to defeat those defenses.  It also requires the hacker to have the
skill to defeat the packet filters.

Encrypting traffic between the systems that you do allow to talk to
each other makes it harder for the hacker that backdoors a system
near you & installs a packet sniffer.  This is a weak area in terms
of software development right now.  ssh keeps getting hacked, and
encrypting traffic between Windows systems is not a task for novices.

Using tools that tell you when system files change, like tripwire,
can alert you to an intrusion when some jerk does slip by other
defenses.

Monitoring logs helps, too, if you turn them on.

There's also a lot of software out there that can be used to analyze
systems for vulnerabilities.  Most of it will tell you how to fix the
problems.

Securing file systems properly prevents the more trivial intrusions. 
Securing shared network resources is another little step along the
path.

In Windows NT/2000, setting up system policies to be as restrictive
as possible while still allowing you to provide services and do work
will further waste the time of the hacker trying to compromise your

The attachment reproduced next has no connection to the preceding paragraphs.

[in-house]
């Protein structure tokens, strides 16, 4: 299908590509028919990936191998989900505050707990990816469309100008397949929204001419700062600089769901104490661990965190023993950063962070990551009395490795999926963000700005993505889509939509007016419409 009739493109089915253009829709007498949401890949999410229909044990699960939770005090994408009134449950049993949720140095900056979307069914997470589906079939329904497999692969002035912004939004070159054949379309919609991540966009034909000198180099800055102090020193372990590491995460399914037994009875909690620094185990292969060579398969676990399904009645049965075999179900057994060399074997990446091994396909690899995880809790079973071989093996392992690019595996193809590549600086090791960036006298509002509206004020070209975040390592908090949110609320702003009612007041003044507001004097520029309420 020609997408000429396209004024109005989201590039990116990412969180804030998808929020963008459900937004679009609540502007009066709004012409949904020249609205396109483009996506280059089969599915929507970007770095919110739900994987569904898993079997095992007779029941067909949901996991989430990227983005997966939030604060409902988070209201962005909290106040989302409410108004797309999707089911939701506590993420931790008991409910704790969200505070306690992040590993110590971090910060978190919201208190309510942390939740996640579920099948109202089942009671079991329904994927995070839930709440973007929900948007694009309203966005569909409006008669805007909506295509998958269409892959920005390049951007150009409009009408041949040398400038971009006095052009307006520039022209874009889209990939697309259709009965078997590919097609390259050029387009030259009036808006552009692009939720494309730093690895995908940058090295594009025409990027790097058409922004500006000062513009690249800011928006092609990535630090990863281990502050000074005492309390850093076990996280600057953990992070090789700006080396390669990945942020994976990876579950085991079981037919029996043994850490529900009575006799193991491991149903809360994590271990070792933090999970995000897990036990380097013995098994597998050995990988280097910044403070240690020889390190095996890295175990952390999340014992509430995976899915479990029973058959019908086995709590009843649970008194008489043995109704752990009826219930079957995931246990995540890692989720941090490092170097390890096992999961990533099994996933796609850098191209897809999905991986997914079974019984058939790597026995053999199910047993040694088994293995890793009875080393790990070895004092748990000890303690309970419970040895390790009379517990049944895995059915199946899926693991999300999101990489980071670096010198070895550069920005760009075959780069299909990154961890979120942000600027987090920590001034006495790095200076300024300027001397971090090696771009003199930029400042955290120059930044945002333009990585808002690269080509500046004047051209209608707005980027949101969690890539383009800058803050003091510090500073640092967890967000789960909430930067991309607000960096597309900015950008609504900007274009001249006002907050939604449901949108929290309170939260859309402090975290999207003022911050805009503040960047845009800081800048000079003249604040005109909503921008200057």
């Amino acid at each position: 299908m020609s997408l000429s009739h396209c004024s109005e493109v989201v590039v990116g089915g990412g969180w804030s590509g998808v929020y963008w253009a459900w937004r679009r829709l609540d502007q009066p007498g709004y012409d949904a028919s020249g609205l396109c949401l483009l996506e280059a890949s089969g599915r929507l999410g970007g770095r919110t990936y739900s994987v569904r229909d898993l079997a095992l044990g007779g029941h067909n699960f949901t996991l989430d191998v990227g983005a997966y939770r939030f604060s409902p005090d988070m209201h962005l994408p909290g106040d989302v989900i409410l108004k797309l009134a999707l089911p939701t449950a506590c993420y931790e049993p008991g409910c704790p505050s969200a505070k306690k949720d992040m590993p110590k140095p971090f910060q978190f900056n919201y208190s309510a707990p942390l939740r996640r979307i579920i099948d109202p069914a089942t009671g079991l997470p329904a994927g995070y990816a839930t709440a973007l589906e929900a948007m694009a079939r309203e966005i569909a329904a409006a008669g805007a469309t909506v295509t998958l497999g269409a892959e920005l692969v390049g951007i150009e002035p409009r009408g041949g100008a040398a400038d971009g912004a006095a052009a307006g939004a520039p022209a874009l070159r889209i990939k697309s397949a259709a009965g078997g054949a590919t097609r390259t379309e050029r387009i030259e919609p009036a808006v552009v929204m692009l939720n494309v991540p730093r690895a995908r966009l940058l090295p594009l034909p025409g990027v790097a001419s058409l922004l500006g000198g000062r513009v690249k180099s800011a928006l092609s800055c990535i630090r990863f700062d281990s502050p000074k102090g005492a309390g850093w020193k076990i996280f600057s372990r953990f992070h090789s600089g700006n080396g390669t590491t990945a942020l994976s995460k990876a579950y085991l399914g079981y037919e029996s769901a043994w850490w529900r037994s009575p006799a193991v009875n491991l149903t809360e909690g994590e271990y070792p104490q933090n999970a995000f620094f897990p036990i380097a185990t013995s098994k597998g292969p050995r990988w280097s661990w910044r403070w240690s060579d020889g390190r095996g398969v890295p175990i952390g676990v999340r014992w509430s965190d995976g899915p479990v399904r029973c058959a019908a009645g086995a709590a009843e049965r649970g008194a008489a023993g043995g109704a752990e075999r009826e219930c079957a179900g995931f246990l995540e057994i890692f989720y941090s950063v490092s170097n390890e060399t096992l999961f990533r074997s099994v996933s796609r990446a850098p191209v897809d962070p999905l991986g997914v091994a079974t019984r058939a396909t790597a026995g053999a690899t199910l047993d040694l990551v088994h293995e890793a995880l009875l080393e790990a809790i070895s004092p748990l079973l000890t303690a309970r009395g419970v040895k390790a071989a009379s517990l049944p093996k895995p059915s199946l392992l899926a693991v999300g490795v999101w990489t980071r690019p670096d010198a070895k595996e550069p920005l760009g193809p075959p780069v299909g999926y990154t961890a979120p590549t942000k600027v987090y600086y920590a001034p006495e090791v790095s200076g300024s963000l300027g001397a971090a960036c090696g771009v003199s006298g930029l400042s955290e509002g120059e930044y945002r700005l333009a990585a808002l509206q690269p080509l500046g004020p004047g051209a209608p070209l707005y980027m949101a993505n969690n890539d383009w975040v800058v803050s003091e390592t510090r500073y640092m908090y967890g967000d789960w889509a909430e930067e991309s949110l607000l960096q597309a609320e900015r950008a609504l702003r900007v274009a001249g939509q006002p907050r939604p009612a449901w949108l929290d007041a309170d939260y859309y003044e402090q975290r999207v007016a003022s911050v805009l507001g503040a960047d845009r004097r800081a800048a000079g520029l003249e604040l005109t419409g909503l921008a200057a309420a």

system.

I really could carry on for a while, but I'd rather not.  Most of the
readers herein know that there are many other things I didn't
mention.  The point of this rambling dissertation is, hackers have
cost many of us a great deal of time and sleepless nights for no
particular reason.  We should try to return the favor & waste some of
their time.

Sadly, computing security can't really be automated.  There still
needs to be someone around a computer with a solid understanding of
what it does and why in order to successfully secure it.  I work in
an educational environment where those who buy computers often don't
budget for their administration.  There are probably millions of
clueless home users out there getting access to enough bandwidth to
make their systems good hacker tools.  These kind of problems won't
be solved soon, so all we can do as sysadmins is cover our own little
patches of turf as best we can.

My big nightmare is not the author of CodeRed, or the SirCam virus,
or the IISadmin web defacement exploit.  These are recreational
terrorists whose exploits, while receiving plenty of press, are in
the end just an inconvenience (albeit sometimes costly).  My worry is